Relationships can incredibly delicate things. One minute things appears to be going along swimmingly, and the next you find yourself separated from the person you’d once felt quite connected to. Of course it doesn’t work quite that simply, and doesn’t work itself out in neat and tidy ways, with nice, clean margins. It can be messy and disorderly and confusingly chaotic. If you have not yet had your heart broken, felt betrayed, or even simply been disappointed by a person or persons, you are fortunate. Many, if not most of us have experienced some form or other of disappointment, heartbreak, or grief. What is the alternative, to not be in relationship with others? It hardly seems likely or reasonable, and so we muddle through and do the best we can, trying to learn and grow with and from the people around us.
The truth is that sometimes people baffle me. I expect them to be honest and transparent and straightforward, caring and compassionate, concerned about the people around them, but I end up being surprised and disappointed when people are indifferent at best, inconsiderate, rude, hurtful, dishonest, devious, and so many other things. Jesus encountered all kinds of people as he walked the earth, some of whom were downright evil. At the end of the day, he learned that even those who had been closest to him during his ministry let him down, abandoned him, and at the end one of them sold him out to the authorities. How could a person do such a thing as betray someone you claimed to have loved and send them to their death?
And yet, what do we really know about what motivates people to do what they do? By some accounts the person who supposedly betrayed Jesus to the authorities was actually fulfilling an important purpose in doing so. There’s often a story behind the story that no one knows about and yet the truth of it changes everything. Whether this is true of the people around Jesus, I don’t know, but it has been true in my life as I experience the various connections I’ve had with people over the years.
I once had a work colleague who had become a “frolleague” (a friend/colleague.) We went to lunch together weekly, worked closely on all kinds of projects, connected outside of work from time to time. When she’d had a serious issue and needed to go to the hospital on an urgent, private matter, she came to my office asking me to drive her. I took her, no questions asked, and days later she confided to me what had happened. I had been glad to be there with her. But then, suddenly the tables turned, and I experienced serious ill-treatment on the part of or employer. She helped me deal with the matter at hand, but when the immediate crisis was over, she essentially stopped speaking to me. Bewildered by her behavior, I reached out from time to time, but received no welcome, no opening. She had cut me off completely, leaving me sad and confused over what I could have possibly done or not done to elicit such a response. In my time of need, she had disappeared.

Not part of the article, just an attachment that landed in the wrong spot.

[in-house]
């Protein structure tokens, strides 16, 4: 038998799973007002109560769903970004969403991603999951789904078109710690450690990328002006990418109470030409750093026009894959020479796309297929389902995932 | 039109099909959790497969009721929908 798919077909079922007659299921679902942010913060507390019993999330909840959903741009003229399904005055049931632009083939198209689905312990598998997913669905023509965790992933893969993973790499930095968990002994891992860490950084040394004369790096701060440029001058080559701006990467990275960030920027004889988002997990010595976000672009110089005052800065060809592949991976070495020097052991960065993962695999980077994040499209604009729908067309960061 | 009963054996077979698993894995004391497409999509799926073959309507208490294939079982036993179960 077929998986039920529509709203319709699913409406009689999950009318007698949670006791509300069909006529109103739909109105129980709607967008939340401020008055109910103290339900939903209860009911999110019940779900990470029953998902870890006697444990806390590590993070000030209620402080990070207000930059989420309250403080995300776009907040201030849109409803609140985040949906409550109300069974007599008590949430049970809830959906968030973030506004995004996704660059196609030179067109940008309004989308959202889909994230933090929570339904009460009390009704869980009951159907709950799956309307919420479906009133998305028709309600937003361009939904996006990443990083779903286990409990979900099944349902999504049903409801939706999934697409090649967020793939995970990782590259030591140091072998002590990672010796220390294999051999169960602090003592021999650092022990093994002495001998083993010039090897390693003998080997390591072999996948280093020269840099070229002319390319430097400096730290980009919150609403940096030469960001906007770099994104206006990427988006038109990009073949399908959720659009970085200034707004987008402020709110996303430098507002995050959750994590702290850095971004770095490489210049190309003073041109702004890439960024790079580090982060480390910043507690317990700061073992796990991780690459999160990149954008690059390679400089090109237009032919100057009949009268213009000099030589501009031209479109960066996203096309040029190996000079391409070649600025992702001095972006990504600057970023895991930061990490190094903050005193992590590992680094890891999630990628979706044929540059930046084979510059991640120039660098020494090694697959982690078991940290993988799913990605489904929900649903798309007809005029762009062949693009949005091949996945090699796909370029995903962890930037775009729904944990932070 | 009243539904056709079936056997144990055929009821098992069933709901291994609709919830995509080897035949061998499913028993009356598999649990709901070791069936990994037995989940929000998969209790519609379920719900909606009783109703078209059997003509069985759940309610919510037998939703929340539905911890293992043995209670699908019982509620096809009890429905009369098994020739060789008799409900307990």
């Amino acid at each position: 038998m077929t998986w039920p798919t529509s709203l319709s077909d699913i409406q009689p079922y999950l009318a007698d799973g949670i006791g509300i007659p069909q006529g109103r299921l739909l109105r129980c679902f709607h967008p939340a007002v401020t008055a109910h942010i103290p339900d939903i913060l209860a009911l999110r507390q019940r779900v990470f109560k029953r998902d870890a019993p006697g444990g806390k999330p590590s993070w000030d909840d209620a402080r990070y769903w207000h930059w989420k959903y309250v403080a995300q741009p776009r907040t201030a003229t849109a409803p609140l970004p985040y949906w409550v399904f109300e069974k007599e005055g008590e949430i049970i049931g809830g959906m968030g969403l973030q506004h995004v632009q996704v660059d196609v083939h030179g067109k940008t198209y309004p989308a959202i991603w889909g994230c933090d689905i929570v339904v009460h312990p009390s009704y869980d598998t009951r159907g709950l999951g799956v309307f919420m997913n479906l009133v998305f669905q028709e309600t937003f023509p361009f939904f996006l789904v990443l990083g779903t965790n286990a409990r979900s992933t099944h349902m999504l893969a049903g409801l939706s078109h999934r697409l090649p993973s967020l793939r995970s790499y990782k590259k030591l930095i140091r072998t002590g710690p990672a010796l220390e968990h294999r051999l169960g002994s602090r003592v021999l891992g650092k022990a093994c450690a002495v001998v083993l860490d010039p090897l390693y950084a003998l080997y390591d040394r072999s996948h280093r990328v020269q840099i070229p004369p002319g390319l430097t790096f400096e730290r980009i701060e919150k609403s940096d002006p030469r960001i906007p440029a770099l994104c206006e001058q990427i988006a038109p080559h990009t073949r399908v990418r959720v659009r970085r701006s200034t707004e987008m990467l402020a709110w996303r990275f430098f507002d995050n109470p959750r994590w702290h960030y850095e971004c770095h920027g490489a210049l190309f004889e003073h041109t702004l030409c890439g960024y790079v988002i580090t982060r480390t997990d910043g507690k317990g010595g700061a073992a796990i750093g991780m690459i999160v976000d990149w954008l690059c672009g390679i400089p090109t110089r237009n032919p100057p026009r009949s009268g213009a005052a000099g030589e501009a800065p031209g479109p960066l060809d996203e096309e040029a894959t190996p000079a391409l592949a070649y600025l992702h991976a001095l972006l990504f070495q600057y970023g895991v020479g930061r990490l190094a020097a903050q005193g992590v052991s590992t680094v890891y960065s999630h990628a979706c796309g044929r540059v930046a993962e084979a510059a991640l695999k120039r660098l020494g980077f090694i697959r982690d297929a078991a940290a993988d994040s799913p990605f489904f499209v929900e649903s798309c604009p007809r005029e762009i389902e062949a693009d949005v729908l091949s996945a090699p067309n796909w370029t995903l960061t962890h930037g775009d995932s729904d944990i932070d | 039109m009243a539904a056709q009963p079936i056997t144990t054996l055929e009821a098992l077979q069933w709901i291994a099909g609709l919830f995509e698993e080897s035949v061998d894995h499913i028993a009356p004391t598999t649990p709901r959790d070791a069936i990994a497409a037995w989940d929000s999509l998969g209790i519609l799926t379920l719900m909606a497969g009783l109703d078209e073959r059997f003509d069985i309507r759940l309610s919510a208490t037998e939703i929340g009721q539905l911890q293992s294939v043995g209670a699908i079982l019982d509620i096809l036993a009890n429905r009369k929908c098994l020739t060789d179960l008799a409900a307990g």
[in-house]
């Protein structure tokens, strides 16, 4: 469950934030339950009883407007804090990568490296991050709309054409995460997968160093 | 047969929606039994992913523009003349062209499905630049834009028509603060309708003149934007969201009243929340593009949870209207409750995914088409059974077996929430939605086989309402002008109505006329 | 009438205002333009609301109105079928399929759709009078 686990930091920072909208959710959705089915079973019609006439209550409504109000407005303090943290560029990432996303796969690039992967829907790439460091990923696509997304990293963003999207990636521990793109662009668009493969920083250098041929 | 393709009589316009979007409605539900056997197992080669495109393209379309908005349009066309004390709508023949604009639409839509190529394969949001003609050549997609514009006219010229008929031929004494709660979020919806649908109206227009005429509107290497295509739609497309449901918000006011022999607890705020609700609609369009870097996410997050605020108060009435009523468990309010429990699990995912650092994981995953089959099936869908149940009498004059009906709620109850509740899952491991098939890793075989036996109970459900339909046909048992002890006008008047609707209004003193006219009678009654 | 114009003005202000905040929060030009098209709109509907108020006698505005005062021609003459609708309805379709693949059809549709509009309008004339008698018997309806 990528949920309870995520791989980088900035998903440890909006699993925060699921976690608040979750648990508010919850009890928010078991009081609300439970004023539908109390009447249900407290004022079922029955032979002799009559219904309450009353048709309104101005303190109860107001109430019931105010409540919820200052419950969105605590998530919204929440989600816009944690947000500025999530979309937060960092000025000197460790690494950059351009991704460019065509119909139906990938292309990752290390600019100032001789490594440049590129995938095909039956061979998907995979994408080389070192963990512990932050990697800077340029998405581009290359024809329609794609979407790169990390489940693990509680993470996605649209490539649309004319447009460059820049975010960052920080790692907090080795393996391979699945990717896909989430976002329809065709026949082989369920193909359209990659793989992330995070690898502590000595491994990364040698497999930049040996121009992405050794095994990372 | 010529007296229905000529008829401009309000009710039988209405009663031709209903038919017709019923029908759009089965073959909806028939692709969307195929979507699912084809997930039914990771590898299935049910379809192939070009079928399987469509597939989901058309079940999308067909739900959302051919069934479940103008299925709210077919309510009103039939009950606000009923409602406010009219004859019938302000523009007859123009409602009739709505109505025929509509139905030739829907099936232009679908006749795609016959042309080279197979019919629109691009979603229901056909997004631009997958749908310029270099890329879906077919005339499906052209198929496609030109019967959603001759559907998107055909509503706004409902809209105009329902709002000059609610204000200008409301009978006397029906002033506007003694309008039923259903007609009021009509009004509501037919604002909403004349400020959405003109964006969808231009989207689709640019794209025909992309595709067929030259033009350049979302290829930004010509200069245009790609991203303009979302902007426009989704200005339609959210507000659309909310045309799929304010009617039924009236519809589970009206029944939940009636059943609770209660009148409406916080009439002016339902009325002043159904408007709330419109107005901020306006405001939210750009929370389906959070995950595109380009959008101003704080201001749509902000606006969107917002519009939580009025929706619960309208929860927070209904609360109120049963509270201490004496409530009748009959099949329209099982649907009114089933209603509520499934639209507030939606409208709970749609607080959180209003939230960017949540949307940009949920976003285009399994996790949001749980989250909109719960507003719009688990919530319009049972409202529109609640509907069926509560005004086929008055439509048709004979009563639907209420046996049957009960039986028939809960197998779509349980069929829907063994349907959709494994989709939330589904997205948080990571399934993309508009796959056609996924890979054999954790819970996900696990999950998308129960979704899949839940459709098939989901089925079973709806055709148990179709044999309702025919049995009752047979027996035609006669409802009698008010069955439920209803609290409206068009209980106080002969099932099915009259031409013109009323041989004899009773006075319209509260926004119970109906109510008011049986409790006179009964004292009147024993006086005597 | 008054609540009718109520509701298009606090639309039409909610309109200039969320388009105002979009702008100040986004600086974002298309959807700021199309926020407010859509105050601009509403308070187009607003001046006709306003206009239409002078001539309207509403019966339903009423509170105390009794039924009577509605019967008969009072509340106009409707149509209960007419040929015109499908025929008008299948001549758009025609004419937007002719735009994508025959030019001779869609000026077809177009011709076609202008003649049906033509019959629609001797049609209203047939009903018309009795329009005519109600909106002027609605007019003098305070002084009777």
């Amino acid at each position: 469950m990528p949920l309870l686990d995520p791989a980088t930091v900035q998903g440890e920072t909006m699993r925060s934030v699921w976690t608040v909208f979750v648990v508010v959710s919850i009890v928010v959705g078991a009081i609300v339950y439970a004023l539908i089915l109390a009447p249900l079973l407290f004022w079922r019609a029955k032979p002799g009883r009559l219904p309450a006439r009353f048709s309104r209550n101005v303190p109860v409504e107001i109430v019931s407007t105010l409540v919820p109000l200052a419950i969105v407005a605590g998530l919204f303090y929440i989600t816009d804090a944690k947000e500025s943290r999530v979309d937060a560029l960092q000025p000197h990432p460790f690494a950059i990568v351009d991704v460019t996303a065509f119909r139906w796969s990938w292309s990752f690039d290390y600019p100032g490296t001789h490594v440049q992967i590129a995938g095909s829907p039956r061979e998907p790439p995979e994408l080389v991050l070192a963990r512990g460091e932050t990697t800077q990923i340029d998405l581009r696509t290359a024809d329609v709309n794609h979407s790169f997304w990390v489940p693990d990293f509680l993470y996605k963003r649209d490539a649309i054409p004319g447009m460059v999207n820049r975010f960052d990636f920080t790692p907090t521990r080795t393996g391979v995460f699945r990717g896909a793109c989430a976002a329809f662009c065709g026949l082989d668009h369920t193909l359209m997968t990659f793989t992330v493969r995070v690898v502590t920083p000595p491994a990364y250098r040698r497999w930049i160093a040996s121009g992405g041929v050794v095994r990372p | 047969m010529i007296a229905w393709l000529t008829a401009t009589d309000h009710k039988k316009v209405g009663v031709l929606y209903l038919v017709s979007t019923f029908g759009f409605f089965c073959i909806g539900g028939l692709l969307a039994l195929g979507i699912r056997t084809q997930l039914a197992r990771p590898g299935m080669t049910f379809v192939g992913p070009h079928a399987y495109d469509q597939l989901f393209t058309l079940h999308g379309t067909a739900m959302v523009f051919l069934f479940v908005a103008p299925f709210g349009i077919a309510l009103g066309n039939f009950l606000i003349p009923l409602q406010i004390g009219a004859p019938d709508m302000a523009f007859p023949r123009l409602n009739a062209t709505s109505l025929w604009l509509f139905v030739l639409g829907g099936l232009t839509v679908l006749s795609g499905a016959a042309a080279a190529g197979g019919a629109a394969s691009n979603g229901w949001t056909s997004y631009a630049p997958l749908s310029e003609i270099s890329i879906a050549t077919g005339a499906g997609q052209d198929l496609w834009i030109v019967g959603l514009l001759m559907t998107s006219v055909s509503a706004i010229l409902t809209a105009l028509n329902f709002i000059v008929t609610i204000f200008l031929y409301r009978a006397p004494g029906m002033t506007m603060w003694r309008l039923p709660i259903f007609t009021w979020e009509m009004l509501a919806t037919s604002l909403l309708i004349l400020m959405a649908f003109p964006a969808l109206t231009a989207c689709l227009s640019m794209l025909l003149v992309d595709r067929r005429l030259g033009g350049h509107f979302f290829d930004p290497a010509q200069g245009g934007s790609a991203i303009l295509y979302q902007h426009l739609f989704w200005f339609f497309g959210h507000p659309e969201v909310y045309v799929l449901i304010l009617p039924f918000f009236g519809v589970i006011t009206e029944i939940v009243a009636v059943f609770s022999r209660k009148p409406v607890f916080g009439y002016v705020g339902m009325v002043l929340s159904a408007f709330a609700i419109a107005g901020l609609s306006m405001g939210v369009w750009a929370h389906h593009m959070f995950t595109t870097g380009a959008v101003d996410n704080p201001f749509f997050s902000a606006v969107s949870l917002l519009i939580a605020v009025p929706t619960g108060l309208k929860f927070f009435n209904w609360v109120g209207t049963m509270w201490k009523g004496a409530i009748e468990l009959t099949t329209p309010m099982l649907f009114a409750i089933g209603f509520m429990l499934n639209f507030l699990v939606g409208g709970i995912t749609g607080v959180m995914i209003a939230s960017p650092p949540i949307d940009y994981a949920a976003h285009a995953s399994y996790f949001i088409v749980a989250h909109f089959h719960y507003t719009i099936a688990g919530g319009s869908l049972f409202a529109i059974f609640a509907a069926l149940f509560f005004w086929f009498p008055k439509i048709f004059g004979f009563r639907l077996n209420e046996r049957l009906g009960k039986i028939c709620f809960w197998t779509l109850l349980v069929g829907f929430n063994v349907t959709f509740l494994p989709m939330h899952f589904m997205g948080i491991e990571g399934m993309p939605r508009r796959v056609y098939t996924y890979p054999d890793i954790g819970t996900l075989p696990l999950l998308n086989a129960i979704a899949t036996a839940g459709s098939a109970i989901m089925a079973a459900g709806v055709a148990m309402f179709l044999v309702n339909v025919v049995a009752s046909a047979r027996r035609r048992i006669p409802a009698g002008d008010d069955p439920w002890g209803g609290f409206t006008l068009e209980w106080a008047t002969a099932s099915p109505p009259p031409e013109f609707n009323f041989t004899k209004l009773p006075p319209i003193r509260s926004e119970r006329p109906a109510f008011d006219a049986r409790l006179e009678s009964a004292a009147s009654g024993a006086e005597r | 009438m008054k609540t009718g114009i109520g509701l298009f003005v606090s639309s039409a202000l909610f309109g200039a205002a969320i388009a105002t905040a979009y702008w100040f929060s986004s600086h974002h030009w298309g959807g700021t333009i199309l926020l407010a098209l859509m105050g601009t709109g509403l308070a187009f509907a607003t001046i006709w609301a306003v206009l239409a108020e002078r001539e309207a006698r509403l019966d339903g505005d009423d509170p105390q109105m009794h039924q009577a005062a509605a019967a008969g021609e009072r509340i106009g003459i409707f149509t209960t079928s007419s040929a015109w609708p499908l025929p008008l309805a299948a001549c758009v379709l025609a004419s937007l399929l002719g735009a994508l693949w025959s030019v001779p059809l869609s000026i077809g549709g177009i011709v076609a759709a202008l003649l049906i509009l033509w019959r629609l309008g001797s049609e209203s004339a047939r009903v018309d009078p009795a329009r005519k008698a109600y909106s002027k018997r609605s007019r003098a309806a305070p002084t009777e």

Given all the things that can go wrong, it’s amazing that we trust anyone ever. I spent many years wrapping my heart in protective shielding to minimize the hope and disappointment I might experience interacting with other people. I would be cautious about who I counted as friends, and I was really hard-pressed to trust myself or others with my heart having lived through two break ups with partners, who left me–one for another person. Somehow in the midst of all of this, I have found pathways to healing that have allowed me to continue to open my heart to people around me. At the end of the day, this is a very good thing.
Over the course of these 40 days I find myself thinking about my various relationships, past and present. I have learned a great deal from the way they began, progressed, and ended, learning how my heart responds to such things. And while I don’t have it all worked out by any stretch of the imagination, I do know a few things now that I didn’t know back then. Those lessons learned are what will sustain me as I move forward into new relationships at home and at work. That too, is a very good thing.